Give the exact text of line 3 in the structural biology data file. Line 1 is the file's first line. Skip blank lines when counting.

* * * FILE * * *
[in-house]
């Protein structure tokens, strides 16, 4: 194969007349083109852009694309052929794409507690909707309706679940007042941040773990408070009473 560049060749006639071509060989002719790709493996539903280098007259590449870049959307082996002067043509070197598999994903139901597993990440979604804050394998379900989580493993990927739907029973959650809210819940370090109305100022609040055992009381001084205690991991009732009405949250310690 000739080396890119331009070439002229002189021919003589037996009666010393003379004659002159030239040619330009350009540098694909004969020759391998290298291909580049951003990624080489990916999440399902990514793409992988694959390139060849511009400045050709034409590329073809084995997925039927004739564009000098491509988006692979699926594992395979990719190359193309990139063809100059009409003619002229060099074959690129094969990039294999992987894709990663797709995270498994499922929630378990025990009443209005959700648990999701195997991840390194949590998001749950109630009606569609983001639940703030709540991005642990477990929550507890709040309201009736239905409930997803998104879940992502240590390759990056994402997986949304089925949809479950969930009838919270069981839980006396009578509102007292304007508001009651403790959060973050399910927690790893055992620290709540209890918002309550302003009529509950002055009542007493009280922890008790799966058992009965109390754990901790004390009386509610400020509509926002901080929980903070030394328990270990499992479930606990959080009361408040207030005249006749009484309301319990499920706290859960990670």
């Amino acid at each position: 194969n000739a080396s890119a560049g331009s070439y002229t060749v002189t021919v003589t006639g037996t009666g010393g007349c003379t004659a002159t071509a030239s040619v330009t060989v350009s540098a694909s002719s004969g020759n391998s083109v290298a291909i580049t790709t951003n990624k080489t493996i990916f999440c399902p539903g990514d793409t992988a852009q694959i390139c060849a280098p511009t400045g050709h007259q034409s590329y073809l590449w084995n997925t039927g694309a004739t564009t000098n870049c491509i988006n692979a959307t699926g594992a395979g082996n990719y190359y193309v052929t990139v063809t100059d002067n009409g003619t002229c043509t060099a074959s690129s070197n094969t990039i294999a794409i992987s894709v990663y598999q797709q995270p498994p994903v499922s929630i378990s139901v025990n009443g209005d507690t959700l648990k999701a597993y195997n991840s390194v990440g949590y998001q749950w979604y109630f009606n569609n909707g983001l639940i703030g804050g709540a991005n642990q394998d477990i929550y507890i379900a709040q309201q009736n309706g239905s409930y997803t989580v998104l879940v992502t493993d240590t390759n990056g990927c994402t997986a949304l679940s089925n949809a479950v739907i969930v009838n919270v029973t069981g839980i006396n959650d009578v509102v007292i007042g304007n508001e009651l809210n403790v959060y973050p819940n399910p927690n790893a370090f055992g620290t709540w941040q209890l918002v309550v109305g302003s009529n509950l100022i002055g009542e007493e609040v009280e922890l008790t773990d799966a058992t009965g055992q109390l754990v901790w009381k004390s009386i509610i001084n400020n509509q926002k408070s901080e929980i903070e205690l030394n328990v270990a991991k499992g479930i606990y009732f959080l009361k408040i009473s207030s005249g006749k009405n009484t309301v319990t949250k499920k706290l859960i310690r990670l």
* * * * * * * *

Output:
């Amino acid at each position: 194969n000739a080396s890119a560049g331009s070439y002229t060749v002189t021919v003589t006639g037996t009666g010393g007349c003379t004659a002159t071509a030239s040619v330009t060989v350009s540098a694909s002719s004969g020759n391998s083109v290298a291909i580049t790709t951003n990624k080489t493996i990916f999440c399902p539903g990514d793409t992988a852009q694959i390139c060849a280098p511009t400045g050709h007259q034409s590329y073809l590449w084995n997925t039927g694309a004739t564009t000098n870049c491509i988006n692979a959307t699926g594992a395979g082996n990719y190359y193309v052929t990139v063809t100059d002067n009409g003619t002229c043509t060099a074959s690129s070197n094969t990039i294999a794409i992987s894709v990663y598999q797709q995270p498994p994903v499922s929630i378990s139901v025990n009443g209005d507690t959700l648990k999701a597993y195997n991840s390194v990440g949590y998001q749950w979604y109630f009606n569609n909707g983001l639940i703030g804050g709540a991005n642990q394998d477990i929550y507890i379900a709040q309201q009736n309706g239905s409930y997803t989580v998104l879940v992502t493993d240590t390759n990056g990927c994402t997986a949304l679940s089925n949809a479950v739907i969930v009838n919270v029973t069981g839980i006396n959650d009578v509102v007292i007042g304007n508001e009651l809210n403790v959060y973050p819940n399910p927690n790893a370090f055992g620290t709540w941040q209890l918002v309550v109305g302003s009529n509950l100022i002055g009542e007493e609040v009280e922890l008790t773990d799966a058992t009965g055992q109390l754990v901790w009381k004390s009386i509610i001084n400020n509509q926002k408070s901080e929980i903070e205690l030394n328990v270990a991991k499992g479930i606990y009732f959080l009361k408040i009473s207030s005249g006749k009405n009484t309301v319990t949250k499920k706290l859960i310690r990670l």